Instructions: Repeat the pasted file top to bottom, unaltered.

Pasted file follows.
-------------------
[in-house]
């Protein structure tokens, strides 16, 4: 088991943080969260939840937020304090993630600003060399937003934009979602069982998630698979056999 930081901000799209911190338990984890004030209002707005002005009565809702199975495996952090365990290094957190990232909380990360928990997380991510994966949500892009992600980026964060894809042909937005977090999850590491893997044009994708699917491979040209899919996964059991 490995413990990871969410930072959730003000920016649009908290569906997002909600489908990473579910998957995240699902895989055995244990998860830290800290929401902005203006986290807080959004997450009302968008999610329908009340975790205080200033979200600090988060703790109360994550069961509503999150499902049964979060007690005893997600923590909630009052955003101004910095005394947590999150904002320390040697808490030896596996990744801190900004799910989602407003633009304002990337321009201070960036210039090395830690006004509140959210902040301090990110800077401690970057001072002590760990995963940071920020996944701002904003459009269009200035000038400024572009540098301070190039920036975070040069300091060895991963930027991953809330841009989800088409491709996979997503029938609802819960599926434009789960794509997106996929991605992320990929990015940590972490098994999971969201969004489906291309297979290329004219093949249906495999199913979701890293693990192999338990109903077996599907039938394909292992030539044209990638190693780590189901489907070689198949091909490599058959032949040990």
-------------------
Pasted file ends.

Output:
[in-house]
């Protein structure tokens, strides 16, 4: 088991943080969260939840937020304090993630600003060399937003934009979602069982998630698979056999 930081901000799209911190338990984890004030209002707005002005009565809702199975495996952090365990290094957190990232909380990360928990997380991510994966949500892009992600980026964060894809042909937005977090999850590491893997044009994708699917491979040209899919996964059991 490995413990990871969410930072959730003000920016649009908290569906997002909600489908990473579910998957995240699902895989055995244990998860830290800290929401902005203006986290807080959004997450009302968008999610329908009340975790205080200033979200600090988060703790109360994550069961509503999150499902049964979060007690005893997600923590909630009052955003101004910095005394947590999150904002320390040697808490030896596996990744801190900004799910989602407003633009304002990337321009201070960036210039090395830690006004509140959210902040301090990110800077401690970057001072002590760990995963940071920020996944701002904003459009269009200035000038400024572009540098301070190039920036975070040069300091060895991963930027991953809330841009989800088409491709996979997503029938609802819960599926434009789960794509997106996929991605992320990929990015940590972490098994999971969201969004489906291309297979290329004219093949249906495999199913979701890293693990192999338990109903077996599907039938394909292992030539044209990638190693780590189901489907070689198949091909490599058959032949040990």